Health & Wellness Articles

How to Learn from Pain

Listen Closely to Learn what Your Body is Saying

Pain presents itself in myriad forms: the immediate, throbbing sensation of stubbing a toe; the nagging, stinging burn of a sore throat; the take-your-breath-away feeling when you move your "bad back" in the wrong way; the heaviness of lifting your arms overhead after a challenging workout; and the relentless, deep-in-your-bones pain that accompanies conditions like osteoarthritis or fibromyalgia. In any of these cases, pain can be sharp or dull, chronic or acute, burning or throbbing, mild or severe.
And as human beings, we are designed to avoid all kinds of pain. The intensity of pain often renders us unable to rationalize what we're feeling or focus on anything else. When it's there, it's hard to ignore. We want to stop it immediately.
But have you ever thought about listening to pain—instead of trying to avoid it? On a physiological level, pain exists for a reason: to alert us that something is amiss with the body. Pain is supposed to feel bad, and it's supposed to hurt because it is a siren, a signal to stop what we're doing, avoid something or make a change.  
In many cases, the cause of pain is beyond our control: a herniated disc from whiplash; an autoimmune disease such as lupus or rheumatoid arthritis; a torn ACL from a pick-up basketball game. But in other cases, as with many types of back pain and repetitive motion injuries, if we trace our pain back to its source, we discover ways we could have alleviated our discomfort—and perhaps even quell it now or prevent long-term injury or permanent damage.
What Pain Taught Me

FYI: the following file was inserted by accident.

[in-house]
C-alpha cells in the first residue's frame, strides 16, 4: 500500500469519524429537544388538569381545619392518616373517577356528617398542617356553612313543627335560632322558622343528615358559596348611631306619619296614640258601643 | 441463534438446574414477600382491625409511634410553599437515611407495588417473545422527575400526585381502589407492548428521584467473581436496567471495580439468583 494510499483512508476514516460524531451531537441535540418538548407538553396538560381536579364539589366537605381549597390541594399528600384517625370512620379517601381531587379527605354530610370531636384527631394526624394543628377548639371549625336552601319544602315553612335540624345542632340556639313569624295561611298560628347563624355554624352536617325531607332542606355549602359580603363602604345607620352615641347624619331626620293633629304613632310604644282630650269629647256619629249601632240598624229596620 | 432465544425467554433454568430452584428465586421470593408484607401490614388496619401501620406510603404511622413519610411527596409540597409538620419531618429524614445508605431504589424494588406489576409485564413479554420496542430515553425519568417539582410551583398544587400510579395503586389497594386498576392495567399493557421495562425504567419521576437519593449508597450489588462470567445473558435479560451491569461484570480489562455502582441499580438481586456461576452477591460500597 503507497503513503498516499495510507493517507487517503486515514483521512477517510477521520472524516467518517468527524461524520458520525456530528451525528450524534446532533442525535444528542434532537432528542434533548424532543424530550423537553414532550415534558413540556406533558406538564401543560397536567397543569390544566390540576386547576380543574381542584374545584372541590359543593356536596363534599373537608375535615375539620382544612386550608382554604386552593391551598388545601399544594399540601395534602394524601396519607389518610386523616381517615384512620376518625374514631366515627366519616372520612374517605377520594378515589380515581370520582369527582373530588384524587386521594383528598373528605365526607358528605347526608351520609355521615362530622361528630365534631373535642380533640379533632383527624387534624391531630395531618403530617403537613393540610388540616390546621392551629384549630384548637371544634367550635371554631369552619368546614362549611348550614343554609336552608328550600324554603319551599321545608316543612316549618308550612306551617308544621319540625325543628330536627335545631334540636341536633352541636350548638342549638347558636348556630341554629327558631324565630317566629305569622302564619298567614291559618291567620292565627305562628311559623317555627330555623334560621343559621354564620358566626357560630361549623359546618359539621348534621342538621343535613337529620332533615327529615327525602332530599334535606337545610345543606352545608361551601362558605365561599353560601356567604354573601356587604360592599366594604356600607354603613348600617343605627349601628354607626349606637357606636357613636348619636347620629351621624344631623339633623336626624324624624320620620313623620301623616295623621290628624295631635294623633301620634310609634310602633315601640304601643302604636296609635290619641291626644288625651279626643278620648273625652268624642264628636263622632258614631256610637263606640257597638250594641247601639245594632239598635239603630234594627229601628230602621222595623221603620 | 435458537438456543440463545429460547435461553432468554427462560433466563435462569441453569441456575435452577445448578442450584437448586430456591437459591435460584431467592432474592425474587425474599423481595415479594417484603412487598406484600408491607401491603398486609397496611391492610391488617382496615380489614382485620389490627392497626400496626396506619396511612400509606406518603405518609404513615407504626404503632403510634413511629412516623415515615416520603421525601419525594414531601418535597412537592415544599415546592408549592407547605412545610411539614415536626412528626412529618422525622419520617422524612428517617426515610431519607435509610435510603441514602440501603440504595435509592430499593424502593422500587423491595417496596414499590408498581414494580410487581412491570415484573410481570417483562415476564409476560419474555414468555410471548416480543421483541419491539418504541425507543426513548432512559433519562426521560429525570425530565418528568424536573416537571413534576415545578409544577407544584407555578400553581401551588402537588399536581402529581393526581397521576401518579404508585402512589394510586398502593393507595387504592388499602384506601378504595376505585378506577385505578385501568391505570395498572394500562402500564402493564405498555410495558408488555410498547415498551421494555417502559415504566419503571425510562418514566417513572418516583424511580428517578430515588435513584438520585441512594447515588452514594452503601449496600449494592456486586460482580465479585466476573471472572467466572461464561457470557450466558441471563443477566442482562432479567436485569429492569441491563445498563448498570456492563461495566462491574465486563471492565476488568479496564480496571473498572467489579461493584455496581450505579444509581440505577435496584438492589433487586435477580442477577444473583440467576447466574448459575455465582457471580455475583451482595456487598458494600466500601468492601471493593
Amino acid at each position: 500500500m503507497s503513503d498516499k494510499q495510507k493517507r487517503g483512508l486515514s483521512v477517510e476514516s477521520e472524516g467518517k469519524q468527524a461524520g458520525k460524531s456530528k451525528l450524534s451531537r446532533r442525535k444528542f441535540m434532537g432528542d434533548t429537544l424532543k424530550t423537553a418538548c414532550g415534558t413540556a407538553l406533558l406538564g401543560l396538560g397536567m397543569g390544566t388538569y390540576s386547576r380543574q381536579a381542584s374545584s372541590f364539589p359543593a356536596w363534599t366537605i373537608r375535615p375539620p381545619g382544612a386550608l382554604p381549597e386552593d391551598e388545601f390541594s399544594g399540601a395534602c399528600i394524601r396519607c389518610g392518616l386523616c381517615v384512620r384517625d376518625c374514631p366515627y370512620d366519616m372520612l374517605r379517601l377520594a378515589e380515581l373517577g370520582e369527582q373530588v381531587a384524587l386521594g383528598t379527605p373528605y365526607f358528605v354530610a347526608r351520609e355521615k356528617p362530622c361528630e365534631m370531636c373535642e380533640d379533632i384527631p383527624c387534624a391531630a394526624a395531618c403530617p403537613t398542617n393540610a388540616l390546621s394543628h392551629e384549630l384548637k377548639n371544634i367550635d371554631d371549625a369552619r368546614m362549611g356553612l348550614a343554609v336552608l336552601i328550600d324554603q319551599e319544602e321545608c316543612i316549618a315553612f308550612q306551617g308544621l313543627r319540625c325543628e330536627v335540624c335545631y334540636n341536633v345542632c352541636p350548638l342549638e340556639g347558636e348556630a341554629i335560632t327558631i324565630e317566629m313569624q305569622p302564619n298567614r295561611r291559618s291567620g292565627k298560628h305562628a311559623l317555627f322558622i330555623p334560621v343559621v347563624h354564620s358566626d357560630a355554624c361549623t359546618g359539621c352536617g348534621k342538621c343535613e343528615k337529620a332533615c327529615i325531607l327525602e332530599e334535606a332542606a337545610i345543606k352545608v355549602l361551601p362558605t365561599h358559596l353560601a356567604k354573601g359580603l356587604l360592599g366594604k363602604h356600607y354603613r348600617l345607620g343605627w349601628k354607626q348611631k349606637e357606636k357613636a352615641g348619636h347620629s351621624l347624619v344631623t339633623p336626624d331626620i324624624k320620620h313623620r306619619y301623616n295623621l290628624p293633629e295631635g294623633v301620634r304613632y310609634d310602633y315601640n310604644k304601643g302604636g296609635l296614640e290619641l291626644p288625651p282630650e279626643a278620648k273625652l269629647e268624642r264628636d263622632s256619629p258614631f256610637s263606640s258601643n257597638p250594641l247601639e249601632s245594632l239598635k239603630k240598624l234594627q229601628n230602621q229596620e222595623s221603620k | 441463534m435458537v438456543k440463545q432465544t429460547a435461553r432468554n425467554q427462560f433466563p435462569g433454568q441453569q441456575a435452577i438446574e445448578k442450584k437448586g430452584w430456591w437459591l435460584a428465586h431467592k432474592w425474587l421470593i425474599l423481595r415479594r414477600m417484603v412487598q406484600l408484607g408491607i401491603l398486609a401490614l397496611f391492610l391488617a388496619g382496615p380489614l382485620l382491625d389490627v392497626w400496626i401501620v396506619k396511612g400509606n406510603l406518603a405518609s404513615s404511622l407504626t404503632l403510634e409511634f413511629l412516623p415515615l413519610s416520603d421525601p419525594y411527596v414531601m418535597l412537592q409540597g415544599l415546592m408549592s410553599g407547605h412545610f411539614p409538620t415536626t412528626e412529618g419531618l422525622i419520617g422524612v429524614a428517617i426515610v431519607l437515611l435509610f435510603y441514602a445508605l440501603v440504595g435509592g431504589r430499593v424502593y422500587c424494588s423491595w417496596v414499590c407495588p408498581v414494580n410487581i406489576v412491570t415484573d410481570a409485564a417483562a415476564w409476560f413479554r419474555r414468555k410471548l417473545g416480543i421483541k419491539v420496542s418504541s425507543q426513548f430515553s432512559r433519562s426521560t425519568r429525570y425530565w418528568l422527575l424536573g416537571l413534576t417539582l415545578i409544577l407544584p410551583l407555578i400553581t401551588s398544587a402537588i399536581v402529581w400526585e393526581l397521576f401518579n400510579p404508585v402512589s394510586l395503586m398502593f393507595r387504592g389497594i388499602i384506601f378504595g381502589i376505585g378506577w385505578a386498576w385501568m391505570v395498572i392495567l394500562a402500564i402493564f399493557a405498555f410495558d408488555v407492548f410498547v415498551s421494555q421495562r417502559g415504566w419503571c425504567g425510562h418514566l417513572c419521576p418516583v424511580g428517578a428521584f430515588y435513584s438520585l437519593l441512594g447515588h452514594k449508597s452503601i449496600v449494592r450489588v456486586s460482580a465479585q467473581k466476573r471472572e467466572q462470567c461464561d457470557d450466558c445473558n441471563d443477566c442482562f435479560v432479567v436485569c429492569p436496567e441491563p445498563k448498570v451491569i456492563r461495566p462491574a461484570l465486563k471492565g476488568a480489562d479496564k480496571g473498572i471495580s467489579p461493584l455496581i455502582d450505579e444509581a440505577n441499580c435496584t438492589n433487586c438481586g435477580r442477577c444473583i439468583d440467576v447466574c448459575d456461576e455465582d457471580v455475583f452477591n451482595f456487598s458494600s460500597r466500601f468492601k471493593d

For the last couple of years, I (like millions of Americans) have been plagued by lower back pain. At times, the pain was so bad that I worked from home, in bed, propped up against a heating pad. I went to a chiropractor, got massages and used a foam roller daily. Finally, my massage therapist, who is also a yoga teacher, pinpointed the problem:  My psoas, a deep core muscle that runs from the lower back and sacral region around to the front of the hip and femur bone, was really tight. She released the muscle with a deep massage of my hip, then showed me some stretches to loosen it at home and suggested I stand more during the day (at a standing workstation). My back pain has greatly diminished, thanks to daily yoga and stretches. If I slack off for even 48 hours, my psoas tightens, and I feel that familiar pain in my lumbar and sacral region
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About The Author

Stepfanie Romine Stepfanie Romine
A former newspaper reporter, Stepfanie now writes about nutrition, health, fitness and cooking. She is a certified Ashtanga yoga teacher who enjoys running, international travel and all kinds of vegetables. See all of Stepfanie's articles.

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